Webequie Chief Cornelius Wabasse called for “true partnerships” at the 4th Annual Mining Ready Summit, held Oct. 28-29 in Thunder Bay.
“That’s the way going forward for us to have a step in the processes and also be part of the processes that are potentially going to happen in our area,” Wabasse said. “We have to have these agreements and they have to be real and they have to be honoured.”
Wabasse said his community does not want to sign agreements where “nothing is happening on our side.”
“We know that we have to work our part as well too to make that agreement become reality,” Wabasse said. “We need to understand as First Nations about that agreement, what we need to do to make that happen as well too.”
Wabasse said his community is not opposed to development. “We want to be able to benefit from our lands and resources,” Wabasse said. “We want to be able to benefit from any development that is happening in our area. We know that things are changing — we are not going to be trapping and fishing all our lives — we have to look at other ways of benefitting from our lands and resources.”
But the community still does practice its traditional ways of life on the land, including harvesting traditional foods such as moose, caribou, rabbits and partridge.
“We had a good fall harvest this season,” Wabasse said. “The community engaged in a fall hunting festival, so it was good to see our people still very into the traditional ways of life and also eating traditional foods.”
Wabasse said his community suffers from social problems, including addictions to drugs, overcrowding and a high cost of living, and a lack of proper infrastructure, including a shortage of houses and inadequate water, sewer and power generation systems.
“But we do have the new technology, like Internet and mobile cell phones,” Wabasse said.
Wabasse said the community’s Elders in the past have always talked about potential mining developments at some point in the future.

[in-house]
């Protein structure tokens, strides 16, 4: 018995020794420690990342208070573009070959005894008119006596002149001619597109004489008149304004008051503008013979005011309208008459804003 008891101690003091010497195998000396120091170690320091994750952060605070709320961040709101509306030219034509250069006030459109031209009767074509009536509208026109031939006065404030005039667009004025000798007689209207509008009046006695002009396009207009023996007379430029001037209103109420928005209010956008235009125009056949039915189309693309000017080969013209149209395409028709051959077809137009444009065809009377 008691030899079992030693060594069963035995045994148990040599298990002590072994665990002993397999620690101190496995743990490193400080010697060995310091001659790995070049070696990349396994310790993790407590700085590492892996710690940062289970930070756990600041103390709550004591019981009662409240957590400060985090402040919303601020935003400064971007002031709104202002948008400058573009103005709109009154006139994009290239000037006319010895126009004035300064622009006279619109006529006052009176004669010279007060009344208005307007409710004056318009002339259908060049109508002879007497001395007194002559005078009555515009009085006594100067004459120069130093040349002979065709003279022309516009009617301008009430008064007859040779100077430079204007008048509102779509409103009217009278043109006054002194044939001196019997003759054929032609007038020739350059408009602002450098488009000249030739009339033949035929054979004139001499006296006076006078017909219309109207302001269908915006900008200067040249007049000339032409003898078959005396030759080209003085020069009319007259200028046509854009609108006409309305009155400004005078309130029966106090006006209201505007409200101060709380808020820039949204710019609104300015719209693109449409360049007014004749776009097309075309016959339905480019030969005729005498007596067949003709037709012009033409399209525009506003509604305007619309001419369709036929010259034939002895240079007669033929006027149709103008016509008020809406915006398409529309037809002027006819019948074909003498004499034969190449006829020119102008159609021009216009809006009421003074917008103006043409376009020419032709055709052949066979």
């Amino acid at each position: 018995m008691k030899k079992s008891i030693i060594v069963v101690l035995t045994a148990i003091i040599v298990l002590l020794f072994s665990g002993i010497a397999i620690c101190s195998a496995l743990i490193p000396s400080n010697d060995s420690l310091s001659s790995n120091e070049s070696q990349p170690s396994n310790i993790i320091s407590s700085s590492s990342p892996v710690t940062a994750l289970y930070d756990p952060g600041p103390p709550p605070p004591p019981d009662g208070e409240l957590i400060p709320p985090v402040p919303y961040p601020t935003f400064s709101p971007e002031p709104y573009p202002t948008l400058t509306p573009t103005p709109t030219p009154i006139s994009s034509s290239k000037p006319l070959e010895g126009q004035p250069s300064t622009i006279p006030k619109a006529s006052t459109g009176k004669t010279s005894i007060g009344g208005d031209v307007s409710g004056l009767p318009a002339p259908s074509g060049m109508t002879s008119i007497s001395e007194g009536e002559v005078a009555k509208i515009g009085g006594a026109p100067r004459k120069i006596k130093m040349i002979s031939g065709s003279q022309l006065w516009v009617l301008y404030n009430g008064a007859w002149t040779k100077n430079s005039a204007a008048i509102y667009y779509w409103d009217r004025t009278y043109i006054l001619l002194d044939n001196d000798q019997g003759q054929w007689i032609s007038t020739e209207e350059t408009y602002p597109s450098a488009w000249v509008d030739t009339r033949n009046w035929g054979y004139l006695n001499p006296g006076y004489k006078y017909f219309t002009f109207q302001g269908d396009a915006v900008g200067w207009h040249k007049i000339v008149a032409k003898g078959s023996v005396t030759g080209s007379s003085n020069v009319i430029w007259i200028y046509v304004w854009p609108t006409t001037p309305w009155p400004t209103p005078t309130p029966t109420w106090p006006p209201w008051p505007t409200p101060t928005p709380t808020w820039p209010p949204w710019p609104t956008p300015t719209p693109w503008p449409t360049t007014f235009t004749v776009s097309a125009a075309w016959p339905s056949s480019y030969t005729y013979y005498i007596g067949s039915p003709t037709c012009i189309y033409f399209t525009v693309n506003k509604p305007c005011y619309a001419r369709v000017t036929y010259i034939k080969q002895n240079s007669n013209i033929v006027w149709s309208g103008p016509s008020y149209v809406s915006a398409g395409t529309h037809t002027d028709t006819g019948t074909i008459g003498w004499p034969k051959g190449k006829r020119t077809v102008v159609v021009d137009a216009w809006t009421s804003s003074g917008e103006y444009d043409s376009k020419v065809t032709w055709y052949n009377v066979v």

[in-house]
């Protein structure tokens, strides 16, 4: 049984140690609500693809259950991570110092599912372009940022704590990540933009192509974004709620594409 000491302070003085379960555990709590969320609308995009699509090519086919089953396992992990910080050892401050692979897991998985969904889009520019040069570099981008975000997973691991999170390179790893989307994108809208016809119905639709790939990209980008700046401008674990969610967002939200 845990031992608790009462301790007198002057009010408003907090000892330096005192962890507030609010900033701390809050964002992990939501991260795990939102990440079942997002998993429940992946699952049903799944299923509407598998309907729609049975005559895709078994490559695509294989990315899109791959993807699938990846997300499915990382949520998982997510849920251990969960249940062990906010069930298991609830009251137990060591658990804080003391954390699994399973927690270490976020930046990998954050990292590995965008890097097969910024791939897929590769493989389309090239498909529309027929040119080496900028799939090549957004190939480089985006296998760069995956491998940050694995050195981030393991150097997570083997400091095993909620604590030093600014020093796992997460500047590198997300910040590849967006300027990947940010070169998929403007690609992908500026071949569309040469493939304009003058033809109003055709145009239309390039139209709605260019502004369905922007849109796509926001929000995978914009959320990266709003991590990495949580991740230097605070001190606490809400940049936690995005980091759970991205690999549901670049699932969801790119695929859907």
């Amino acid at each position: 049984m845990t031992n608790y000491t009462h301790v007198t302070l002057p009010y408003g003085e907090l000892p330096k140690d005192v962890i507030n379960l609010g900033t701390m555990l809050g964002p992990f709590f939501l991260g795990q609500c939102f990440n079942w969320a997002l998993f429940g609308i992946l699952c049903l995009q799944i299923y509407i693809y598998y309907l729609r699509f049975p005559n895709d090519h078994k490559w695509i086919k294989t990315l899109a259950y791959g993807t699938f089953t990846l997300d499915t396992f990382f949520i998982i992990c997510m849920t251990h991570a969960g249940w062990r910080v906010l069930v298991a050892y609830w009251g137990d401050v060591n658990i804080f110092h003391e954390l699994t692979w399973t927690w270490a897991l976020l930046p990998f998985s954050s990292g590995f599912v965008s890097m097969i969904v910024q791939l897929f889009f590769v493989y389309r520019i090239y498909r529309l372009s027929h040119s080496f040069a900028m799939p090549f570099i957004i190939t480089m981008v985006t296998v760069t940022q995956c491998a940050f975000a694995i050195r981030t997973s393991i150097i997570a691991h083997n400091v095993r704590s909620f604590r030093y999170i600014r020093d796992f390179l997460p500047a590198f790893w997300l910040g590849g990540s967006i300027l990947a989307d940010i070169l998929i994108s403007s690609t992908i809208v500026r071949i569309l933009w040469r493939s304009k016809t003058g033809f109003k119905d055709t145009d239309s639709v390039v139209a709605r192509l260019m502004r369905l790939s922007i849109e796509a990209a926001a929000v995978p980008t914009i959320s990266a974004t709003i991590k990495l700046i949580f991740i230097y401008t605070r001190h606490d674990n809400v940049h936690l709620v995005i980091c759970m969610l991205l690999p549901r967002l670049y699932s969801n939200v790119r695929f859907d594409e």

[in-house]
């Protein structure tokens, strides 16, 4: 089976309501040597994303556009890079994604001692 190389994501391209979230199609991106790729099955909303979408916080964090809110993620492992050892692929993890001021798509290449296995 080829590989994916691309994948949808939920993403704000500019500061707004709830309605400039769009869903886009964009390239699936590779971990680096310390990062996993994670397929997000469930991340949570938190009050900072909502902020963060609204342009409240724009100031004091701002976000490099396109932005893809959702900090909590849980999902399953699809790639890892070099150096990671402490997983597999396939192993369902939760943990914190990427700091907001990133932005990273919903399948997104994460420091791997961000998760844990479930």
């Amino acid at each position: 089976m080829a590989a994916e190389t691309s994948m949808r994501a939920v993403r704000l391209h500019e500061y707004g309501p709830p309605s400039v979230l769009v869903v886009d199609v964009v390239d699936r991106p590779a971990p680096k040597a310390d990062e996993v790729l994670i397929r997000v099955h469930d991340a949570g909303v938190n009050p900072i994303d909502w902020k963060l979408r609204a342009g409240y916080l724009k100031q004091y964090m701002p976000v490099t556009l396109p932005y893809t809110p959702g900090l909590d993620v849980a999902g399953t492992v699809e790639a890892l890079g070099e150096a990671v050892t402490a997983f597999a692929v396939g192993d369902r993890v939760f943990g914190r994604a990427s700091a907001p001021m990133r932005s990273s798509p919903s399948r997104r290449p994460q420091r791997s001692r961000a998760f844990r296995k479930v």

“We see the potential for respectful and sustainable development on our lands and to protect our Aboriginal treaty rights for our children and future generations,” Wabasse said. “We talk to our members and our youngsters about future development in that area, that we need to stick together and work together and work with government and industry to benefit from the potential developments in our area.”
Wabasse said future partnerships and agreements must be based on a foundation of recognition and respect for the community’s Aboriginal and treaty rights and jurisdiction over their traditional lands.
“Without these partnerships, resource development in our territory cannot proceed,” Wabasse said. “But we would like to see success in working with industry and also with government.”
Wabasse said his community has watched for generations as the Crown has disregarded their treaty rights.
“We have seen the Crown repeatedly fail to honour its promises to us,” Wabasse said.
“Authorizations have been granted to companies to develop our lands without our consent while leaving our families to lack our basic needs in the communities. These violations on our Aboriginal treaty relations have made resource development in our territory very difficult to move forward. We have Aboriginal and treaty rights and we need those rights to be recognized and we need to work with government and industry on those Aboriginal treaty rights so that we can move forward in development in our area.”
Wabasse said other First Nations are also affected by the proposed mineral resource development in the Ring of Fire.
“Webequie First Nation along with other First Nations in Ontario have made progress in developing a framework agreement for a process to ensure that development on our lands is respectful on our Aboriginal treaty rights,” Wabasse said.
“We are hopeful that the regional process and direct negotiations with Ontario will be the important first steps for revising our treaty relationship. The process is only just the beginning but already there have been mishaps and delays because of misunderstandings — we don’t fully understand each other. If this process is to succeed, we will need to remain committed to doing the important work of sitting down and reaching agreements.”
Wabasse said any developments in the Ring of Fire mineral exploration area would “boost up the economy” throughout Ontario and Canada.
The Mining Ready Summit featured a wide variety of speakers, including Wabasse, Randall Bartlett from the TD Bank, Jerry Asp from Tahltan Nation, Kimberly Bird and Colleen Martin from NADF, Nancy Wood from Kimesskanemenow Corporation, George Darling from SNC Lavalin, Vern Cheechoo from Mushkegowuk Tribal Council, NAN Grand Chief Harvey Yesno, Glenn Nolan from Noront, Tracy Wright and Anjala Puvananathan from the Ontario government, Kim Toskovich from Grant Thornton, Juan Carlos Reyes from Efficiency.ca, Derek Fox from Erickson and Partners, Denyse Sutherland from Beard Vision Inc., Chris Angeconeb from Lac Seul, John Hatton from Confederation College and John Mason from CEDC.
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